After emerging as a proxy battlefield for American e-commerce companies — Amazon and Walmart currently own India’s two biggest e-commerce players — India is emerging as as proxy battlefield for America’s tech giants.
Months after Facebook had invested $5.7 billion in Jio, Google has gone ahead and announced that it would invest $10 billion (Rs. 75,000 crore) in India over the next 5-7 years. Crucially, Google said that this amount would, among other things, be used to invest in Indian companies. Google already is an investor in several Indian startups, and has offices in India in Gurgaon, Hyderabad, Mumbai and Bangalore.
“Building on our years of investment in India, we are launching a Google for India digitization Fund with Rs. 75,000 crore commitment which is $10 billion to be invested in India over the next five to seven years,” said Google CEO Sundar Pichai. “Using this fund we want to build new products and services, invest in companies that build new products and services that are deeply relevant in India. We want to scale beyond English and other vernacular languages as well.” He added that there will be also a lot of focus on small and medium-sized businesses helping them in their digital journey apart from technologies such as artificial intelligence.
Earlier today, PM Narendra Modi had held a video conference with Pichai. “This morning, had an extremely fruitful interaction with @sundarpichai. We spoke on a wide range of subjects, particularly leveraging the power of technology to transform the lives of India’s farmers, youngsters, and entrepreneurs,” Modi had tweeted. “We also talked about the importance of data security and cyber safety,” he added.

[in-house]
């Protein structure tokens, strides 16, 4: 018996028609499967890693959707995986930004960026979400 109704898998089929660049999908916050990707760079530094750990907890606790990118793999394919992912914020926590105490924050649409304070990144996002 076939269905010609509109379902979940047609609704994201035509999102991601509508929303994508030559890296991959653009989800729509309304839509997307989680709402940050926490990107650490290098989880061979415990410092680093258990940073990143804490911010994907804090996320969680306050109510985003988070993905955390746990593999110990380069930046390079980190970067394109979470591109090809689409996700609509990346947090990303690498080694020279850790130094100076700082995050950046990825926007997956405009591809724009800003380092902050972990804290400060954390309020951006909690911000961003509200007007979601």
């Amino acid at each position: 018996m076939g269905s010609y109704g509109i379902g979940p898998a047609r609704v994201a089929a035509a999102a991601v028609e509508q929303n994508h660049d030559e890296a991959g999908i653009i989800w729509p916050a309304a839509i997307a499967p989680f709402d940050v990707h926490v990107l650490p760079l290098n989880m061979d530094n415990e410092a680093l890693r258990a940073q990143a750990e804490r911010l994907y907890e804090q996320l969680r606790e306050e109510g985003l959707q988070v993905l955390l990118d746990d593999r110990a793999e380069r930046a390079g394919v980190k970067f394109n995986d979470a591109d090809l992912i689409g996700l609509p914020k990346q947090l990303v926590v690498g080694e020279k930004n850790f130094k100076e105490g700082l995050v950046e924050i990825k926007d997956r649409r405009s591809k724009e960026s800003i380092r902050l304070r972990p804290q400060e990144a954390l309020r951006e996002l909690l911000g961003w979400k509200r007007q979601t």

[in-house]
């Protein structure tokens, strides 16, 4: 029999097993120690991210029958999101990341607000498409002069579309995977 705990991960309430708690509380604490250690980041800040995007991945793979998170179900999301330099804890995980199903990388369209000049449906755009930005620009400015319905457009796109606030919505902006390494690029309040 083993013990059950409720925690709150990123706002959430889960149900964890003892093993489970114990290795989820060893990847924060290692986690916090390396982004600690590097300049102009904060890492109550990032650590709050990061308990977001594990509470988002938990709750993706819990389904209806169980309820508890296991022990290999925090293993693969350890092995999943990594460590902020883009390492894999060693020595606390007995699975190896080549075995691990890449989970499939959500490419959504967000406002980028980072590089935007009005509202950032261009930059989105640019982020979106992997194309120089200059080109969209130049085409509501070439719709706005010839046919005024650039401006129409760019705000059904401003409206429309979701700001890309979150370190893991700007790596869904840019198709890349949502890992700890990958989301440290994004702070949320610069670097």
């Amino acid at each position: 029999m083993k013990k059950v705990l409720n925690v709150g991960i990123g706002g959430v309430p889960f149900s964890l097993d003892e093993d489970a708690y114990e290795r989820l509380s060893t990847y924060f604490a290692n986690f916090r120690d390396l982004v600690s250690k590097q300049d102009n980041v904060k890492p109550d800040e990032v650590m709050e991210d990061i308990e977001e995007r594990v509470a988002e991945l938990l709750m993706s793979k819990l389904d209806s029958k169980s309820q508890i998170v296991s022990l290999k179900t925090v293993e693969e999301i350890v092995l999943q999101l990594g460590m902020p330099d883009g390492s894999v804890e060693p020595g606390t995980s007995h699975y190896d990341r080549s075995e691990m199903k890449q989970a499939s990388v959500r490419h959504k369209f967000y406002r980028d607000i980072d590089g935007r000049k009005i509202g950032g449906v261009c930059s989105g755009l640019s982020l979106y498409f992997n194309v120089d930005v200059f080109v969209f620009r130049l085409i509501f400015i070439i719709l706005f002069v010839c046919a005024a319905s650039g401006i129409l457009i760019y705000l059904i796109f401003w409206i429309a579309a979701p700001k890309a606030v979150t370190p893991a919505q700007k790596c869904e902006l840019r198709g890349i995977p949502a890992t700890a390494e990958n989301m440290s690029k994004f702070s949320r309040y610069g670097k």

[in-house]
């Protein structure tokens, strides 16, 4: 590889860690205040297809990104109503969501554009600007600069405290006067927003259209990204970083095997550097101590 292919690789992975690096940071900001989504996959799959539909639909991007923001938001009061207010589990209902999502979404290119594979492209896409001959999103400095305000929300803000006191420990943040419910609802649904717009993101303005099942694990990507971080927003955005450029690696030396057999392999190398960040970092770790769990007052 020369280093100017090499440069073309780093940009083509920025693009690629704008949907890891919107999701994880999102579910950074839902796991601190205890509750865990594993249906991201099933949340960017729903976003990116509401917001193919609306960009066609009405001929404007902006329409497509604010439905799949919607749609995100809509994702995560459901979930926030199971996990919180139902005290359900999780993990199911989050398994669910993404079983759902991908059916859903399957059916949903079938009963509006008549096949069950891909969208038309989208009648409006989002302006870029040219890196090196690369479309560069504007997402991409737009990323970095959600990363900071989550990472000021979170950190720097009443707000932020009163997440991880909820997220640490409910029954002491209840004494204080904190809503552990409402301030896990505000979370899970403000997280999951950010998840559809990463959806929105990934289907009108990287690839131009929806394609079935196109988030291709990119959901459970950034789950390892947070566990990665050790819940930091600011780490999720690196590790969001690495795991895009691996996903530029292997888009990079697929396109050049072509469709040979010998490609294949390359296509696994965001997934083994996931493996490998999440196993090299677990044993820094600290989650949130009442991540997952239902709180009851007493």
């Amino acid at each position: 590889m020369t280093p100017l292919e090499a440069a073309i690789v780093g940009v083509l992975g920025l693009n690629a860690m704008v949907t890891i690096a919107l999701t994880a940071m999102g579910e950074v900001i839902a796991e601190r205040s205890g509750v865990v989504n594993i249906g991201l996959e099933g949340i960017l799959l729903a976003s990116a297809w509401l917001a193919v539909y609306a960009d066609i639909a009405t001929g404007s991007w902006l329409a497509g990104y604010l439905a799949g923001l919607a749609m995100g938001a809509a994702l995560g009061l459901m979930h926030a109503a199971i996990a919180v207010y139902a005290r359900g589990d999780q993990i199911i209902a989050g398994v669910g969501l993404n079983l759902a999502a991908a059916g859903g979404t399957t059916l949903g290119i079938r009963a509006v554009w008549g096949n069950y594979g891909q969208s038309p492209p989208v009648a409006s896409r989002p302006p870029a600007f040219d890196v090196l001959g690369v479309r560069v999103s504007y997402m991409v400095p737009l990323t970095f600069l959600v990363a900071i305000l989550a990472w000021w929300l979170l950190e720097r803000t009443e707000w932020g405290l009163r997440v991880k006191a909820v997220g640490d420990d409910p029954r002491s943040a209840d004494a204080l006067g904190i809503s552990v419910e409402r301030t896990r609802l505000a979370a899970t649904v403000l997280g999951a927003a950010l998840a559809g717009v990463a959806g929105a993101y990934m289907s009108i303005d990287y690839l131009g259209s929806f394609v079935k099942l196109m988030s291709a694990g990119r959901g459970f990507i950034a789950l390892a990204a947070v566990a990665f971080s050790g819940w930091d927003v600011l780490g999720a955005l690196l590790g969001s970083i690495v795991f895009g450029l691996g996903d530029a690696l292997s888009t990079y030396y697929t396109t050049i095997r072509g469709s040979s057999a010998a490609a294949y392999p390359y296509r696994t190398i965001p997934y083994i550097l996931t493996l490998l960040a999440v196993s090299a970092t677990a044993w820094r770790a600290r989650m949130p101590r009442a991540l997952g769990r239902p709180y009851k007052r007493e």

During our interaction, @sundarpichai and I spoke about the new work culture that is emerging in the times of COVID-19. We discussed the challenges the global pandemic has brought to areas such as sports. We also talked about the importance of data security and cyber safety.
— Narendra Modi (@narendramodi) July 13, 2020
Google’s mega $10 billion announcement would clearly signal its intentions in India, which is becoming an area of interest for American tech firms in recent months. Facebook had set off proceedings with its investment in Reliance Jio. This had been followed by rumours of Google looking to invest in Vodafone-Idea. A few days later, it had been reported that Amazon was in talks with Airtel for a stake purchase. Google’s $10 billion announcement could herald a major investment in India, much along the lines of the Jio-Facebook deal.
India is a market that top American tech firms can hardly afford to ignore. India is home to 1.3 billion people, and with a relatively low internet penetration, gives tech companies plenty of headroom to grow in the coming years. Also, Amazon, Facebook and Google are all banned in China, so after the US and Europe, India is the only large market that they can still compete in. This has already played out in India’s e-commerce space — after Amazon had started operations in India, its US rival Walmart had gone ahead and purchased a controlling stake in Flipkart, turning India into a proxy battle ground for these two companies. With Facebook having acquired a stake in Jio, and Google now announcing a $10 billion India fund, a similar war appears to in the offing for India’s tech space.